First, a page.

Specifically, the city council passed a resolution stating the city “apologizes to Chinese settlers, citizens, immigrants and their descendants, who came to Pacific Grove before and after it became a City, and were the victims of institutional racism, prejudice and discrimination.”
According to the resolution, the fire started on May 16, 1906. Since the Chinese residents couldn’t extinguish the fire, they had to rush to save their belongings while “hundreds of spectators watched, cheered the flames and looted those belongings.”
A day after the fire, local looters came back and picked through “warm ashes for village belongings.”
The incident happened barely four weeks after the great earthquake and fire of 1906 destroyed large swaths of San Francisco, including its Chinatown. Though both Chinese establishments were torn down, the reasons are clearly different: One was a natural disaster, the other arson driven by anti-Chinese racism.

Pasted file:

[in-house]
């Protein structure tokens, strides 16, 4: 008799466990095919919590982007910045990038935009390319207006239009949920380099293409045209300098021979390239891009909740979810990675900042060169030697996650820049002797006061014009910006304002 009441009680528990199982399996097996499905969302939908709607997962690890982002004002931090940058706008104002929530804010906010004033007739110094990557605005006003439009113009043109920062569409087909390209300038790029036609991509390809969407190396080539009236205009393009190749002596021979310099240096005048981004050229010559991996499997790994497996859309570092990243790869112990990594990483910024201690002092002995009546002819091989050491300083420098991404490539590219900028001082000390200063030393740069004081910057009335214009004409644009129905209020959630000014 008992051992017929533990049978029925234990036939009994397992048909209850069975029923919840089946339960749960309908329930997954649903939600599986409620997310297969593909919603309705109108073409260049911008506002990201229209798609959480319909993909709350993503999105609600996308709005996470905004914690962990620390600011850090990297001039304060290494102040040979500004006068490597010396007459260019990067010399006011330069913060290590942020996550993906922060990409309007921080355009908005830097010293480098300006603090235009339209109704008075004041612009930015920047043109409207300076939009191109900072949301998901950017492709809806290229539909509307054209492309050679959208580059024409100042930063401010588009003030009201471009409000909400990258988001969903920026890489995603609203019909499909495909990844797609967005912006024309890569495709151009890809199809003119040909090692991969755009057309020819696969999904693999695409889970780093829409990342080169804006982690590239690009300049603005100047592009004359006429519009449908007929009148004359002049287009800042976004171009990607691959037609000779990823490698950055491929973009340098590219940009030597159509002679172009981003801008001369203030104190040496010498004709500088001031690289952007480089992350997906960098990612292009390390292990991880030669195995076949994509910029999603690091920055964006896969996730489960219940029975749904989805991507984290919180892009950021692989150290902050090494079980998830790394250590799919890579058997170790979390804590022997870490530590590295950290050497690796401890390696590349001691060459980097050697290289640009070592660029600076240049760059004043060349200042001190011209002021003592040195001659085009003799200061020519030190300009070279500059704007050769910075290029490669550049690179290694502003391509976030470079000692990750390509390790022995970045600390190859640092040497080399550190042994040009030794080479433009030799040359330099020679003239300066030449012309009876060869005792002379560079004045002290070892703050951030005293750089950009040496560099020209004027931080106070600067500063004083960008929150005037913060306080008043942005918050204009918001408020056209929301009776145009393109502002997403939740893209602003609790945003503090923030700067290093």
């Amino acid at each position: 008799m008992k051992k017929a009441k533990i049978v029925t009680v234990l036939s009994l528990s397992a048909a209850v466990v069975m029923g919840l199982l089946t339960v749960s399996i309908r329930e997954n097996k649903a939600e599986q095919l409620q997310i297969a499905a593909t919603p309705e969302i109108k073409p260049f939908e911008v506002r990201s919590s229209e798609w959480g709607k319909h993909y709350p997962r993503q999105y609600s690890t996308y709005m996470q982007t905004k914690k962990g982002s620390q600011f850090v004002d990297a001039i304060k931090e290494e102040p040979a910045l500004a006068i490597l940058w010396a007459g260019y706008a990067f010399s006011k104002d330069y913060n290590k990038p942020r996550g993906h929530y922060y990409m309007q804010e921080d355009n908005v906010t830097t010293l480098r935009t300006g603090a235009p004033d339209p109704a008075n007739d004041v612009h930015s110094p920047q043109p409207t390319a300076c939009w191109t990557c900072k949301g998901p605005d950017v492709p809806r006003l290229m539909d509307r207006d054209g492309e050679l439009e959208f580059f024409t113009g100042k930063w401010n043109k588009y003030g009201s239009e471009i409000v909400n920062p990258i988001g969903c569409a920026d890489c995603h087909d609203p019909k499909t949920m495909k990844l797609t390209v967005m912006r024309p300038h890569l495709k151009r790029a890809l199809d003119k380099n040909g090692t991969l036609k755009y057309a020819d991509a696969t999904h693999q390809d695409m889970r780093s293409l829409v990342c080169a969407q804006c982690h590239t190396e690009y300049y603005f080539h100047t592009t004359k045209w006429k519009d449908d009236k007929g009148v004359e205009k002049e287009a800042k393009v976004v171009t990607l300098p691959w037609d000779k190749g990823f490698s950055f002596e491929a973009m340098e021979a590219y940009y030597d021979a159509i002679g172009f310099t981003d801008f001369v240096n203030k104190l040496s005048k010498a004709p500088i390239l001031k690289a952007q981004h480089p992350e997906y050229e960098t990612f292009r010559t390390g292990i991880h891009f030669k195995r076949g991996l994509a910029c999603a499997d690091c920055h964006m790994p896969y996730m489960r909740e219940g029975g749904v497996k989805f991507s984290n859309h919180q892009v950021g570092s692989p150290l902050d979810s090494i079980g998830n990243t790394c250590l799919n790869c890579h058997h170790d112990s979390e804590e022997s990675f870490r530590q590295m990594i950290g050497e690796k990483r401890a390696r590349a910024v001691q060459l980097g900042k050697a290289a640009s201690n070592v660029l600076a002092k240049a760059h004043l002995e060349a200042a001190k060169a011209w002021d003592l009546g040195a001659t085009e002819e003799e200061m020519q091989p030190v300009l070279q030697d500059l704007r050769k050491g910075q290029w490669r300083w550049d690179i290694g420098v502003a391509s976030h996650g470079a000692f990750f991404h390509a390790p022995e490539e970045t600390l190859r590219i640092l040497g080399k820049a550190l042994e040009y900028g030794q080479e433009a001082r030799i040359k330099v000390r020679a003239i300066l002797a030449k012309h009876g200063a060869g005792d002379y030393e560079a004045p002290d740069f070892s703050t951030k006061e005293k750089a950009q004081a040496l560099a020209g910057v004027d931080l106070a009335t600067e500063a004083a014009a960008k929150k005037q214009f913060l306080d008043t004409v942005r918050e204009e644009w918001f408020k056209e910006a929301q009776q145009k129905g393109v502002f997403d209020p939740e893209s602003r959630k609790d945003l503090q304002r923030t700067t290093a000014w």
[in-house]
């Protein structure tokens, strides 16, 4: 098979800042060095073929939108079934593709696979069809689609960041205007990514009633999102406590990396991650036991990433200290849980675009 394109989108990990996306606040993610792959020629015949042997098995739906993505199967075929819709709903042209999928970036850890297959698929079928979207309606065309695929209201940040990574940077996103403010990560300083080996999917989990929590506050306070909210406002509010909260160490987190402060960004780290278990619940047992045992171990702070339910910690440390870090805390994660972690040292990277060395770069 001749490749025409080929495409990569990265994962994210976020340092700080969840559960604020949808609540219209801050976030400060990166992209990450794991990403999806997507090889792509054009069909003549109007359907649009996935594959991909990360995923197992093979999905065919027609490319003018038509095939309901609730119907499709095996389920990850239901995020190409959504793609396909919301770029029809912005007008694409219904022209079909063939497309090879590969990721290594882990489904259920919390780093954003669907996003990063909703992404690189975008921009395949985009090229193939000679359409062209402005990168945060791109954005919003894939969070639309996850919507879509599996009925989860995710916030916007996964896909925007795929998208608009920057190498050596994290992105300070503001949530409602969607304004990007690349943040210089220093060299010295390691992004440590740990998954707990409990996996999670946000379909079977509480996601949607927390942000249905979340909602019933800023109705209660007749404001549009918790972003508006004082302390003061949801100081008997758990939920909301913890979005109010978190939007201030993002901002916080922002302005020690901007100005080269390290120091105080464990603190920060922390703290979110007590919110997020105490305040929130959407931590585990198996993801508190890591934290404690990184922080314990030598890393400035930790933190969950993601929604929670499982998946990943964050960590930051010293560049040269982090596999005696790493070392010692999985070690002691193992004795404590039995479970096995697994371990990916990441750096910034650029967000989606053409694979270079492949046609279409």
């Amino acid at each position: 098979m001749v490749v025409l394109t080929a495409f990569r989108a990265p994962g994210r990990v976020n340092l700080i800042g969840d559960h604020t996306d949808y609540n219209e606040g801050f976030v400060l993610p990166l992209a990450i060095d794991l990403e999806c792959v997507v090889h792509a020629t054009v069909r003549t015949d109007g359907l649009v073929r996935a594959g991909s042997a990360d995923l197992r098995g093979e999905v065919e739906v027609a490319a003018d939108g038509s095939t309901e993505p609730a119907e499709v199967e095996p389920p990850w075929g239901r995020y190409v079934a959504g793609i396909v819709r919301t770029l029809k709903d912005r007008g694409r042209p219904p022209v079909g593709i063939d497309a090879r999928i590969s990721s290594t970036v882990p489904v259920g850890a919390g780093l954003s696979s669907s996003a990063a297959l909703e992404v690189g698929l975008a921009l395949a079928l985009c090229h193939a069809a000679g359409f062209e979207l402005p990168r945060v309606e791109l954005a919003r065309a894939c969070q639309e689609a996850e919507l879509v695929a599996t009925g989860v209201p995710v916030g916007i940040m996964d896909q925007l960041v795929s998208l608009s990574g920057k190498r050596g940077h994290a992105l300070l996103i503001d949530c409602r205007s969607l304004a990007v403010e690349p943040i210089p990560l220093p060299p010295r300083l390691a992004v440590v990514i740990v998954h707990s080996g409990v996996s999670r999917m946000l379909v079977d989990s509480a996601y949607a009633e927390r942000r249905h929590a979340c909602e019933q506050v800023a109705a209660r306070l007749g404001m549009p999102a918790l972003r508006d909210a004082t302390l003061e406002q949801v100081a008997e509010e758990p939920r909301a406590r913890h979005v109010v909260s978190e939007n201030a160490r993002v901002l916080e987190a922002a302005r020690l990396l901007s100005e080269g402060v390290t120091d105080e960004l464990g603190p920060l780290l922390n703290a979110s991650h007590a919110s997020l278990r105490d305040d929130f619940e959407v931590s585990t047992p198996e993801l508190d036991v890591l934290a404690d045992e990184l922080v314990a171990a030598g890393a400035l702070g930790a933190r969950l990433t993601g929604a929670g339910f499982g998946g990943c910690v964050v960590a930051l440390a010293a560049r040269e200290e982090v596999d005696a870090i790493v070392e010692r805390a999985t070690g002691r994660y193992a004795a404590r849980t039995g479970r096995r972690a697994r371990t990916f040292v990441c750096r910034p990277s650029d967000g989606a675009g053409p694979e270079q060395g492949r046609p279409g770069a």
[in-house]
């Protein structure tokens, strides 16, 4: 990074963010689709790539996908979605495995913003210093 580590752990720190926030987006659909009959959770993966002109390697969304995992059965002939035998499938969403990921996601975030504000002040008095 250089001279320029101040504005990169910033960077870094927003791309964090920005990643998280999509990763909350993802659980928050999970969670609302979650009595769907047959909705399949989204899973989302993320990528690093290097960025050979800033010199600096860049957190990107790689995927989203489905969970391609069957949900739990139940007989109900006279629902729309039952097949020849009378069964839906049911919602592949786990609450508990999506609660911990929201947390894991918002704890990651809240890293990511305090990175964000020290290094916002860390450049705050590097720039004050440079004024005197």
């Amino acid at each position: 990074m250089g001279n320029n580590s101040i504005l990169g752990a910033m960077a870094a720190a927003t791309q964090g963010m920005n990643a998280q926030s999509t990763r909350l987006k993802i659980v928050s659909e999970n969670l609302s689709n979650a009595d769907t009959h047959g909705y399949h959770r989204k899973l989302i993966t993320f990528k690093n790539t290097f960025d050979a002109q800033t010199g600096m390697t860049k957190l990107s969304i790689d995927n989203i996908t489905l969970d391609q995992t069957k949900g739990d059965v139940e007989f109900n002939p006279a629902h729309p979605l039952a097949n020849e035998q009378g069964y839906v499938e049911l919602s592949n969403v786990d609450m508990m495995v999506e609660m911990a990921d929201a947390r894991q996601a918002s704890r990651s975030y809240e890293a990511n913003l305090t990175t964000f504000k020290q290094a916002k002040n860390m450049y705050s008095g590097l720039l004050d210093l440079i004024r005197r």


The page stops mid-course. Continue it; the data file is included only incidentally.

Unlike San Francisco’s Chinatown, which was rebuilt after the earthquake in spite of widespread racism, any attempt to reconstruct Monterey Bay’s Chinese fishing community met with stiff resistance.
The Pacific Improvement Company, a major railroad interest and resort developer, joined the cause of erasing the Chinese American presence. After the fire, the company erected fences, posted guards, forcibly removed residents who refused to leave and tore down any attempts at rebuilding.
“[A]fter the last remaining village resident, Quock Tuck Lee, left for Monterey, the destruction of the Point Alones Village, the removal of its men, women, children and families, and the eradication of their community, heritage and history was complete,” the resolution states.